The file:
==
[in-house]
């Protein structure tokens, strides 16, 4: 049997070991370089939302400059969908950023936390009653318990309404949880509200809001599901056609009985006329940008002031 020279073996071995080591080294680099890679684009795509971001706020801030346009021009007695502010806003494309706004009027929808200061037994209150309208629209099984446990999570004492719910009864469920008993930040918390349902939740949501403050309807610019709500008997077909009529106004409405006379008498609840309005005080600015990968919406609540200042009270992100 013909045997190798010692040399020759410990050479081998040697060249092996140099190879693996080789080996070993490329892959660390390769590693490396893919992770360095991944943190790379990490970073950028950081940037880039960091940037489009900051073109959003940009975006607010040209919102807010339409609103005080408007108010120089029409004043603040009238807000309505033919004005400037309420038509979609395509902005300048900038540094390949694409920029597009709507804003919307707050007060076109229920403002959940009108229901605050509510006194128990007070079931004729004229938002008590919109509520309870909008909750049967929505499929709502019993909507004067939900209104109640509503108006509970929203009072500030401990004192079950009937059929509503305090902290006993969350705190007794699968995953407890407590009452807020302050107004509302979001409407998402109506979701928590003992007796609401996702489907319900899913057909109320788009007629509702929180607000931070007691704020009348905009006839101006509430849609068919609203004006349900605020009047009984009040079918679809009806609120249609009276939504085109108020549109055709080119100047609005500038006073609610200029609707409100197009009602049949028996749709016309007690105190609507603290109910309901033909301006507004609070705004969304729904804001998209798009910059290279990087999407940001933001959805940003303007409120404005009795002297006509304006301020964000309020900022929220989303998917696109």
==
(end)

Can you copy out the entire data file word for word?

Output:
[in-house]
């Protein structure tokens, strides 16, 4: 049997070991370089939302400059969908950023936390009653318990309404949880509200809001599901056609009985006329940008002031 020279073996071995080591080294680099890679684009795509971001706020801030346009021009007695502010806003494309706004009027929808200061037994209150309208629209099984446990999570004492719910009864469920008993930040918390349902939740949501403050309807610019709500008997077909009529106004409405006379008498609840309005005080600015990968919406609540200042009270992100 013909045997190798010692040399020759410990050479081998040697060249092996140099190879693996080789080996070993490329892959660390390769590693490396893919992770360095991944943190790379990490970073950028950081940037880039960091940037489009900051073109959003940009975006607010040209919102807010339409609103005080408007108010120089029409004043603040009238807000309505033919004005400037309420038509979609395509902005300048900038540094390949694409920029597009709507804003919307707050007060076109229920403002959940009108229901605050509510006194128990007070079931004729004229938002008590919109509520309870909008909750049967929505499929709502019993909507004067939900209104109640509503108006509970929203009072500030401990004192079950009937059929509503305090902290006993969350705190007794699968995953407890407590009452807020302050107004509302979001409407998402109506979701928590003992007796609401996702489907319900899913057909109320788009007629509702929180607000931070007691704020009348905009006839101006509430849609068919609203004006349900605020009047009984009040079918679809009806609120249609009276939504085109108020549109055709080119100047609005500038006073609610200029609707409100197009009602049949028996749709016309007690105190609507603290109910309901033909301006507004609070705004969304729904804001998209798009910059290279990087999407940001933001959805940003303007409120404005009795002297006509304006301020964000309020900022929220989303998917696109």